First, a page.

West Africa piracy can be divided into 4 types
Original source: Soefartens Ledere (Danish Maritime Officers)
As the pirates' declining success in the waters off the Horn of Africa, the focus is increasingly on the often very violent piracy in the West African Gulf of Guinea. The West African piracy differs in many ways from what we know from Somalia, and can be roughly divided into 4 types.
By Jakob Wandel | 29 89 00 98 | email@example.com
According to Thomas Horn Hansen, London-based analyst at the maritime security firm Risk Intelligence and expert in West African piracy, the piracy in the Gulf of Guinea divides into four types:
1) Simple robbery / theft,
where armed pirates sneaking on board the ships, typically at night and steal what they can get their hands on and get away from the ship. If the pirates are discovered, they react typically by running away. This form of piracy is widespread in ports and anchorages throughout the region.
2) Armed robbery,
where well-armed groups go on board the ships and steal from the ship and its crew all the valueables they can get, whether it is possible to take away from the ship: cash, laptops, cell phones, etc. These pirates are known for a very high level of violence, and they will not run away if they are discovered. This form of piracy is concentrated out of Nigeria and partly Benin and Togo.
3) Kidnappings with ransom demands,
where well-armed pirates board and kidnap crew or part of the crew, typically the captain and chief engineer. These attacks are concentrated on the Niger Delta and up to 2012 seen at up to 45 nautical miles from the coast. In 2013, however, there has been a single attack carried out as far as 97 nautical miles from the coast.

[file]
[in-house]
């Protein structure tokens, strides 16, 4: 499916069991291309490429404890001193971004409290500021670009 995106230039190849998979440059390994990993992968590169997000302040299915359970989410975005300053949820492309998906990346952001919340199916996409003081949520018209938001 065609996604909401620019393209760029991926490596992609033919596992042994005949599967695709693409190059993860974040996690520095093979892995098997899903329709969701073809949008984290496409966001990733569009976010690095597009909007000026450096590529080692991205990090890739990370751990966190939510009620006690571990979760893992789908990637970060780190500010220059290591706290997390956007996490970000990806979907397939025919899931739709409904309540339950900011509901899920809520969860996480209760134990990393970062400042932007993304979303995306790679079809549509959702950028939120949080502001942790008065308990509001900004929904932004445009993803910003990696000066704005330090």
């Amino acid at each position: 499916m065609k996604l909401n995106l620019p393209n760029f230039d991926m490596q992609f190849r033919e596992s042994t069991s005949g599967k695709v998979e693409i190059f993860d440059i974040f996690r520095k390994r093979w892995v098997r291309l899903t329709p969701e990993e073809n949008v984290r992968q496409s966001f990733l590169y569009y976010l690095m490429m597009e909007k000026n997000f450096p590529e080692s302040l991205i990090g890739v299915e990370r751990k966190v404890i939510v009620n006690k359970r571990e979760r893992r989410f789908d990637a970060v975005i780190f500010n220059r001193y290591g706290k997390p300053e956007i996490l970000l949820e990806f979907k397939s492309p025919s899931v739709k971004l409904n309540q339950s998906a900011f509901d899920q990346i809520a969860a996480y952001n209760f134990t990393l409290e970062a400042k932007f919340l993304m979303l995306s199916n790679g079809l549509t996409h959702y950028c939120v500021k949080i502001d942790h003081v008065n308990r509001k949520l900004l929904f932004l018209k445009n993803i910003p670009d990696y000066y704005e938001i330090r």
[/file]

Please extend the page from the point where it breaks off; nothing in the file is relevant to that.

This type of violence are committed by former militia groups, which now supports Nigerian incumbent President Goodluck Jonathan.
The activity in this type of piracy comes in stages, depending on how active different criminal groups in the area. There is evidence that one or more groups in Bayelsa has been active since December 2012 and it is expected that the number of attempted kidnappings will increase in the Niger Delta in 2013.
This is due to several militia leaders, at lower levels, moving into organized crime in the region, and is expected to plunge into this type of piracy.
A relatively new development is that Nigerian pirates have recently used a hijacked tug to carry out new attacks on other ships, and thus has expanded its area of ??operations. It is not yet clear whether this approach will be a trend amongst these groups.
For pirates, this method carries a greater risk of being caught because in the longer-term it is harder to hide.
For companies it implies a significantly higher risk of crews whose local naval forces attempting to free those ships and captured crews with power. Read also: Nigerian presidential elections in 2015 could escalate piracy.
4) Tanker hijacking
where product tankers hijacked cargo, or parts of cargo are stolen and transferred to another vessel. This type of piracy carried out by well-organized, Nigeria-based, criminal groups. Tanker hijackings requires good organization and good relations, ensuring that on loading can be done at peace from any naval forces intervention.
Previously, these hijackings concentrated out of Nigeria, but to some extent has moved to the waters off Benin, Togo and Ivory Coast, as a result of such changed patrols.
Hijacking of product tankers rose sharply in 2011 and has had a continued high level in 2012, which is expected to continue in 2013.
Frequently, there is theft of diesel or petrol, on the way to Nigeria, Togo or Benin. Typically, 2000-3000 tons of cargo is stolen and ships released after an average of 5 days.